Diversions & Digressions | fanfiction by mara

Quick Fix

Quick Fix

by Mara

Summary: Cass wants to help Tim, but bereavement counseling isn’t exactly part of assassin training.

CONTINUITY/SPOILERS: This occurs in some nebulous time not long after War Games.
There are some vague mentions of War Games and the Teen Titans/Outsiders
crossover.
NOTES: Fanfic100 prompt #72, Fixed. Smitty suggested a story with these two
characters months and months ago, but it took until now for me to find an idea.
Thanks to Kitchendinah, Tasha, Nuala, and Sweetgrinch for helpful brainstorming.
Thanks also to Chevauchee, DCLady, and Saone for the betas.

* * * * *

The fog that hung over the city of Blüdhaven matched Tim’s mood so perfectly, he
could have ordered it up off a menu. ‘I’ll have the gloom and doom fog with a
side order of pollution, please.’

He snorted. Great, now he was losing his mind. At least nobody was here to watch
him go ins–

“Batgirl,” he said without turning around.

“Robin.”

Cass sat beside him. He didn’t ask how she’d gotten so close without him
hearing, and she didn’t point out that he hadn’t been paying any attention to
his surroundings–a compromise that kept them from arguing.

The fog drifted and Tim brooded over recent events–the deaths of his father and
Steph, his brief tenure as a supposedly normal boy, Kon’s crisis. After a while
it occurred to him that Cass was still there and she was unusually fidgety.
Unusual in that she was fidgeting at all.

He turned to look at her, knowing his curiosity would show in his body.

She tilted her head and considered him. Without warning, she leaned over and
wrapped her arms around him, shoving him against her.

“Uh…” He blinked over her shoulder, wondering when she’d been replaced by a
pod person.

They sat like that for a few moments before Cass let him go and sat back to look
at him. “Didn’t work,” she said with obvious disappointment.

“*What* didn’t work?”

“Supposed to make you feel better. Nightwing said so.”

Tim rolled his eyes. “Nightwing thinks things like that. Unfortunately, he’s
wrong. I just need time.”

She stared at him and then was gone.

Briefly distracted from his brooding, Tim stared after her. Now *that* was
weird.

* * * * *

Tim hunched over a console, searching for a pattern in art thefts stretching
from New York down the East Coast. Tapping at the mouse, he segregated the
thefts by artist. Still nothing.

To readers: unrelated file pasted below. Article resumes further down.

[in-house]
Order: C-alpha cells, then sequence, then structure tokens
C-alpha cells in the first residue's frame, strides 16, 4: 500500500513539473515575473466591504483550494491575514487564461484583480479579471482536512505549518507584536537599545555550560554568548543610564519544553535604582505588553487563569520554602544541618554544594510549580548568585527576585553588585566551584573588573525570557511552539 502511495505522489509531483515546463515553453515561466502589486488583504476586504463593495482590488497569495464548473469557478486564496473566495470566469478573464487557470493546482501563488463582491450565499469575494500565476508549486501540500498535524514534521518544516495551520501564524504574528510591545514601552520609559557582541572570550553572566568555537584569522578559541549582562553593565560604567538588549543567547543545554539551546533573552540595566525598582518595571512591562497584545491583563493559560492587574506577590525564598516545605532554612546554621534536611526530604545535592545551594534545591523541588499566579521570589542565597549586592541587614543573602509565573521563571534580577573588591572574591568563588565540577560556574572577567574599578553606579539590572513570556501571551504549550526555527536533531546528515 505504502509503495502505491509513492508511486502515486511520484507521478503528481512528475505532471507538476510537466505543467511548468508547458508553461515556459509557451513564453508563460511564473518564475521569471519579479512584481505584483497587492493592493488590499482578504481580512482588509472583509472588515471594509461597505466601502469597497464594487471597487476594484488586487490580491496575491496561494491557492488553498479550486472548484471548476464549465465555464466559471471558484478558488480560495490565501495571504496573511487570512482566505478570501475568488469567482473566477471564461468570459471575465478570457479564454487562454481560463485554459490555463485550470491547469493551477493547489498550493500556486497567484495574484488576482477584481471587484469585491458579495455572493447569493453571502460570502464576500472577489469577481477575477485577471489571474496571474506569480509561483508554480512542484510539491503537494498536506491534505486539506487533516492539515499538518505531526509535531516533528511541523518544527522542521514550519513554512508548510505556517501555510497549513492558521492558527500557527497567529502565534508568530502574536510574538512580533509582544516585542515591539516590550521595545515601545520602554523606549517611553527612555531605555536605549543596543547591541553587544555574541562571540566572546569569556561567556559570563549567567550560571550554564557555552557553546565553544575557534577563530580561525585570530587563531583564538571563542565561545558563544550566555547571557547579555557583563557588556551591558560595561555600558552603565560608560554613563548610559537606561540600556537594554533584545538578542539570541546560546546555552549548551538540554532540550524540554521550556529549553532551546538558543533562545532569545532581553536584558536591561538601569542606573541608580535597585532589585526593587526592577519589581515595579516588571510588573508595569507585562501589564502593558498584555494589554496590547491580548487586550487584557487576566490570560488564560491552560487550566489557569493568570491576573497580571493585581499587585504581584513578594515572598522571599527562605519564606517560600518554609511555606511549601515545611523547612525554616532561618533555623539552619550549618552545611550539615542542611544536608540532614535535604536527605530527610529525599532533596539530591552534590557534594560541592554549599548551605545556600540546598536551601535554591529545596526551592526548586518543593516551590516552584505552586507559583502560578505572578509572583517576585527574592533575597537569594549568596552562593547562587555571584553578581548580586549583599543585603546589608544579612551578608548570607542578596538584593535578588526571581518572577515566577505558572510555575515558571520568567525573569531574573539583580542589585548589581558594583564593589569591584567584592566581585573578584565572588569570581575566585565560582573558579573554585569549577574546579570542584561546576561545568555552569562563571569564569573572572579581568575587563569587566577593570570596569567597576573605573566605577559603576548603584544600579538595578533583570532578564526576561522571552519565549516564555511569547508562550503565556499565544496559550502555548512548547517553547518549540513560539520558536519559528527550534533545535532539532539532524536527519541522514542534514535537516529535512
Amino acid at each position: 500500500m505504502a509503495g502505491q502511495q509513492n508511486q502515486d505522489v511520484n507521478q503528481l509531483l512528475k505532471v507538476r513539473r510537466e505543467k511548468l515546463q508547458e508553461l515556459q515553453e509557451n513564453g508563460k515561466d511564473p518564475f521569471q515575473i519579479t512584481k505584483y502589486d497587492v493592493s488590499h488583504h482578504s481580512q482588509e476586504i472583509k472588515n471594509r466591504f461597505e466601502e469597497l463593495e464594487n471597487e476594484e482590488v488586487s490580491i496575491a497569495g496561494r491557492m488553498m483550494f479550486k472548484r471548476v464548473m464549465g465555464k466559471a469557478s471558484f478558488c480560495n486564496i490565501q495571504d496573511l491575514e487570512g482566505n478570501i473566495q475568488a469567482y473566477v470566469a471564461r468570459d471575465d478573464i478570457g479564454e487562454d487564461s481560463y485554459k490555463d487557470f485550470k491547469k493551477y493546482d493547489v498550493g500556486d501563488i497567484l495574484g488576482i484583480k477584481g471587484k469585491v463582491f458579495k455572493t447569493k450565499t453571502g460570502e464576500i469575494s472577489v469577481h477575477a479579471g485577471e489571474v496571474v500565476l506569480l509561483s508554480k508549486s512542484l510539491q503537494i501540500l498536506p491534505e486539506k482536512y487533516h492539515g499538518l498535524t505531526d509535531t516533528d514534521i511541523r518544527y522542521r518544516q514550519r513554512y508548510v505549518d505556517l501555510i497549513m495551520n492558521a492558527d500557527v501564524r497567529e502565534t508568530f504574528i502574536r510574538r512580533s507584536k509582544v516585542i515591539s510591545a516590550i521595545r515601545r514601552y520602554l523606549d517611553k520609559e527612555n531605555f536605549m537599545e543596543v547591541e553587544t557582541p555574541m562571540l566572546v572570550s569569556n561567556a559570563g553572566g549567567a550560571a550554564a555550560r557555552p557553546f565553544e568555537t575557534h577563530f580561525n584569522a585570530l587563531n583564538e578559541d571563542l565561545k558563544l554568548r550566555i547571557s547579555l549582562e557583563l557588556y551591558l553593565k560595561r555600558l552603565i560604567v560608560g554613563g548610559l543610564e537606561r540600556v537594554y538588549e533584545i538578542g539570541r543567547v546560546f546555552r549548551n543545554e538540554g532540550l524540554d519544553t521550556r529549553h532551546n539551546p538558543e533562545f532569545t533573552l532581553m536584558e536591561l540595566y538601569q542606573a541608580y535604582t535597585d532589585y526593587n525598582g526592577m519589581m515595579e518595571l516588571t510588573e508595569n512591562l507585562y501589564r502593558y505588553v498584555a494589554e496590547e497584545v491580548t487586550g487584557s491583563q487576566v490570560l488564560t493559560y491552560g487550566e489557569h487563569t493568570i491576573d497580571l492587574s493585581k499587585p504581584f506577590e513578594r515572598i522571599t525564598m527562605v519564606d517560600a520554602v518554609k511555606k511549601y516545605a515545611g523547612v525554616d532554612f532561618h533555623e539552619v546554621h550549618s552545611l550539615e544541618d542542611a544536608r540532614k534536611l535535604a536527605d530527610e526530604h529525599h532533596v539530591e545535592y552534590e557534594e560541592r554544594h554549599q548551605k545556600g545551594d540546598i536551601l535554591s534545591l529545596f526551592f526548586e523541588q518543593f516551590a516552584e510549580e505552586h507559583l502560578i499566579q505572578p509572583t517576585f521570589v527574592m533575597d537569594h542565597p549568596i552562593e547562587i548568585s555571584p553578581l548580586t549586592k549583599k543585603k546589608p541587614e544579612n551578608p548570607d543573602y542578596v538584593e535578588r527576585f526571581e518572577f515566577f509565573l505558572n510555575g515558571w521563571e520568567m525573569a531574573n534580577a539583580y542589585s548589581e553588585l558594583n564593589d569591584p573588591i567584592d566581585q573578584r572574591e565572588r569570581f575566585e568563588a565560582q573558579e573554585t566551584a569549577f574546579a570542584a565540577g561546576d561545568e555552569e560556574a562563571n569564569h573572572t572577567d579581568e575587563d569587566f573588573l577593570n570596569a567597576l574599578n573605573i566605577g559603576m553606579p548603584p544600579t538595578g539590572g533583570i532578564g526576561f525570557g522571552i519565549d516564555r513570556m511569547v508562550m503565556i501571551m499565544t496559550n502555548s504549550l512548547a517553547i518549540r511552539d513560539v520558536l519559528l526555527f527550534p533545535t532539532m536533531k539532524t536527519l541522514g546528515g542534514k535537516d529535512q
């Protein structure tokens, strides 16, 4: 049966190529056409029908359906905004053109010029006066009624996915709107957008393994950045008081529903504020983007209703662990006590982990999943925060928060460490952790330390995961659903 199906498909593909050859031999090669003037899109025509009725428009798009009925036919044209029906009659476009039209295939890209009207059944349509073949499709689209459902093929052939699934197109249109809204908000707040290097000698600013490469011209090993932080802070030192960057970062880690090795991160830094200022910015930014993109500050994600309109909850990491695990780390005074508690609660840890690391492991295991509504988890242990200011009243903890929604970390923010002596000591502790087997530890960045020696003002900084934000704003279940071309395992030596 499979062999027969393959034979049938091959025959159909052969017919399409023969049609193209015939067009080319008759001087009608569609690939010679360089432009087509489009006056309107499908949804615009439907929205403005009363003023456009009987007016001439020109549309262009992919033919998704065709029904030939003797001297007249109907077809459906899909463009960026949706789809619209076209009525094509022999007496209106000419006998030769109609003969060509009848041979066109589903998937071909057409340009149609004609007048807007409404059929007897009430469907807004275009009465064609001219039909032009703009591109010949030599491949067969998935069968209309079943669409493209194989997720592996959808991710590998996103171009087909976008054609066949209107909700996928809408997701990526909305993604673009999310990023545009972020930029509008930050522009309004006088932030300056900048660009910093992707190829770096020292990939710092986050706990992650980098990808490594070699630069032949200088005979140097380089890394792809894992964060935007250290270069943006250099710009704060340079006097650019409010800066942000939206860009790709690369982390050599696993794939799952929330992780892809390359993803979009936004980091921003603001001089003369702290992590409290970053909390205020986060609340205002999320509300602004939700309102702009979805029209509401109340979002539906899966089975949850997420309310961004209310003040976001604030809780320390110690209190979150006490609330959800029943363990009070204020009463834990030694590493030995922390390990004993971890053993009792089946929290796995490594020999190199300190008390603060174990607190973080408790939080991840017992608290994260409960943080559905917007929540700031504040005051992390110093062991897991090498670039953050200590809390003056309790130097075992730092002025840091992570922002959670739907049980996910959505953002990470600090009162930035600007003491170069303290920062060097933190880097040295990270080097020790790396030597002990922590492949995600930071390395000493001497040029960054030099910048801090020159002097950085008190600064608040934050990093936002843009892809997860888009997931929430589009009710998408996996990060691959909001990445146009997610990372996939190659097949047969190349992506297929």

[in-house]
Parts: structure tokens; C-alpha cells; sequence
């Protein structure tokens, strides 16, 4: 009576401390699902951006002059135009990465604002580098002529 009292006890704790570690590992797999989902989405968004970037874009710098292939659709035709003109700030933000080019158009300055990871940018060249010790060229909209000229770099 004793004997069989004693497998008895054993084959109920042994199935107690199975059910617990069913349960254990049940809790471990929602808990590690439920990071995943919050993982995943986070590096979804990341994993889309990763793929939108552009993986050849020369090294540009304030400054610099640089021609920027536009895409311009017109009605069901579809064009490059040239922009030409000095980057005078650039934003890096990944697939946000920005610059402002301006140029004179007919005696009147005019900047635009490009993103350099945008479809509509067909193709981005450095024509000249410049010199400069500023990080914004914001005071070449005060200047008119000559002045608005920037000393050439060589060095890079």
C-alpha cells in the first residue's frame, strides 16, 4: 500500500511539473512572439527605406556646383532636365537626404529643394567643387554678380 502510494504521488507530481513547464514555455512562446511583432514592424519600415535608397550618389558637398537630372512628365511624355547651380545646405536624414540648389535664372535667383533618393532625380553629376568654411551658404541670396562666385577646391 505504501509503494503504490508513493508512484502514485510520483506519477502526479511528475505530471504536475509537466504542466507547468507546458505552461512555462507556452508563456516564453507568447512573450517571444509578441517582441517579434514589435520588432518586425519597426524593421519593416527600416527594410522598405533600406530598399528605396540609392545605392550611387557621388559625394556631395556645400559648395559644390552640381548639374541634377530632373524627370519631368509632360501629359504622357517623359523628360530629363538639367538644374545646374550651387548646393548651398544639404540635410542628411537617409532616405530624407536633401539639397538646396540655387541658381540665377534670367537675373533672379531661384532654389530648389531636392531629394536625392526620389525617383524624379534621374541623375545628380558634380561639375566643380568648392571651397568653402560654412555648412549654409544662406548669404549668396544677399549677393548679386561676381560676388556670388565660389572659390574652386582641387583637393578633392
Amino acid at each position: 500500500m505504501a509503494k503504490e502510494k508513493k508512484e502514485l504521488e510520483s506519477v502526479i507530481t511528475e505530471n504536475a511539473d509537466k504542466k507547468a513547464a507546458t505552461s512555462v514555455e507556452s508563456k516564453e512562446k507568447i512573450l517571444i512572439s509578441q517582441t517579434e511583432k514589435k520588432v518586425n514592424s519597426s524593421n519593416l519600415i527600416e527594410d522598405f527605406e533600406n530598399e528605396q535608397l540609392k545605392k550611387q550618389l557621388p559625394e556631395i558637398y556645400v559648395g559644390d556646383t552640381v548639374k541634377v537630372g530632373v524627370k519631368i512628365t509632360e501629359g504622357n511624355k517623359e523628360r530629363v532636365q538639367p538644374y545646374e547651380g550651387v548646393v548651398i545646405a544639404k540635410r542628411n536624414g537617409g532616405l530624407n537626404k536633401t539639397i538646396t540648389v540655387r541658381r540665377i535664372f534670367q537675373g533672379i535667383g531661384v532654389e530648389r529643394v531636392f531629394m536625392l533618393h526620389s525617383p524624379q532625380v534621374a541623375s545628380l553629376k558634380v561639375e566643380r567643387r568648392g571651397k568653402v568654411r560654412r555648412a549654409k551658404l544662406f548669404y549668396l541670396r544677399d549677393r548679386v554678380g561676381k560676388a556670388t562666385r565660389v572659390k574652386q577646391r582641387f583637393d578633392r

A flashing light grabbed his attention as the loft’s security system let him
know Batgirl had identified herself and was on her way in. Tim saved his work
and did a check of his toolbelt, in case she needed him to leave immediately.

He faced the window, waiting for her to make her usual entry, and was surprised
when she opened the front door. A quick glance confirmed that security had noted
that fact–he just hadn’t looked.

Tim blinked at Cass, who was dressed in civilian clothes, clothes he recognized
as an outfit Steph had picked out for her. He frowned at the brown paper bag she
held. “Cass?”

She didn’t quite meet his eyes as she pulled two bottles out and held them up.

“Uh,” he said, looking with some trepidation at the Jack Daniels, “I don’t
drink. You know that.”

Her face fell. “Supposed to help.”

Sighing, Tim tried again. “It doesn’t work like that.”

Dark eyes focused on him. “Why not?”

“Uh…you can’t just…I mean, it takes time to…it just *doesn’t*, okay?”

His stuttered explanation had absolutely no effect: He returned from a tiring
patrol one dawn to find a card on his bedroom pillow, something covered in
flowers and calligraphy. Gritting his teeth, Tim found that he *wanted* to set
it on fire, but he put it in a drawer instead.

“She means well. She means well,” he muttered under his breath.

A few days later, she appeared in his gym, a hopeful look on her face.
“Shopping?”

“No way.”

She whipped a small bouquet of flowers from behind her back and Tim growled.
Shrugging, she put the flowers down and left.

* * * * *

Staring at the cordless phone, Tim debated with himself before finally dialing a
familiar number that was routed through three numbers in Gotham, then one in
Lenexa, Kansas, before going through a switch in Estonia and a Russian
satellite, and finally to the actual destination number.

“Oracle’s House of Miracles. What miracle can I perform for you today?”

“Very funny,” Tim said without a trace of humor in his voice.

“Okay, Boy Wonder, be that way. *I* have had a good day.” Babs sniffed her
disdain.